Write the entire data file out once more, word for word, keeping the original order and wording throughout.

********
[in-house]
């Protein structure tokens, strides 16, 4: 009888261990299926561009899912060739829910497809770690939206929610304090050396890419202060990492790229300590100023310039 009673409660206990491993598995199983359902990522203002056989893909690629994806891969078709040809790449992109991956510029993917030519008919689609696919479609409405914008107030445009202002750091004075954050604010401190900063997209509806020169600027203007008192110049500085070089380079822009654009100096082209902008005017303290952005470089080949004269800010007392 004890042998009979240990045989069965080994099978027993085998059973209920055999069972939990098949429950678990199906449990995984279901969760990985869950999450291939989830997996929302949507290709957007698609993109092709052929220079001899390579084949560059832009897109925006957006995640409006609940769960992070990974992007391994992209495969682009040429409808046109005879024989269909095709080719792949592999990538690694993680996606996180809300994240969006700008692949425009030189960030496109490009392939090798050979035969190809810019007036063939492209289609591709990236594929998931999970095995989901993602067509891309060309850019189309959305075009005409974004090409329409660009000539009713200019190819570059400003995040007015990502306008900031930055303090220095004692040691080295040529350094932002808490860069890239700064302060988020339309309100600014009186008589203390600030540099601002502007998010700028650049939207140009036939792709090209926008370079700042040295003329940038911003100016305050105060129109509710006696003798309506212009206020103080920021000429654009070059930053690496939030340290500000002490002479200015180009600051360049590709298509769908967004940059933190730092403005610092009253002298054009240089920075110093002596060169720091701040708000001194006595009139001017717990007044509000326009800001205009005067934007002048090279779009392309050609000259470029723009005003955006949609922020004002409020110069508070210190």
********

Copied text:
[in-house]
């Protein structure tokens, strides 16, 4: 009888261990299926561009899912060739829910497809770690939206929610304090050396890419202060990492790229300590100023310039 009673409660206990491993598995199983359902990522203002056989893909690629994806891969078709040809790449992109991956510029993917030519008919689609696919479609409405914008107030445009202002750091004075954050604010401190900063997209509806020169600027203007008192110049500085070089380079822009654009100096082209902008005017303290952005470089080949004269800010007392 004890042998009979240990045989069965080994099978027993085998059973209920055999069972939990098949429950678990199906449990995984279901969760990985869950999450291939989830997996929302949507290709957007698609993109092709052929220079001899390579084949560059832009897109925006957006995640409006609940769960992070990974992007391994992209495969682009040429409808046109005879024989269909095709080719792949592999990538690694993680996606996180809300994240969006700008692949425009030189960030496109490009392939090798050979035969190809810019007036063939492209289609591709990236594929998931999970095995989901993602067509891309060309850019189309959305075009005409974004090409329409660009000539009713200019190819570059400003995040007015990502306008900031930055303090220095004692040691080295040529350094932002808490860069890239700064302060988020339309309100600014009186008589203390600030540099601002502007998010700028650049939207140009036939792709090209926008370079700042040295003329940038911003100016305050105060129109509710006696003798309506212009206020103080920021000429654009070059930053690496939030340290500000002490002479200015180009600051360049590709298509769908967004940059933190730092403005610092009253002298054009240089920075110093002596060169720091701040708000001194006595009139001017717990007044509000326009800001205009005067934007002048090279779009392309050609000259470029723009005003955006949609922020004002409020110069508070210190």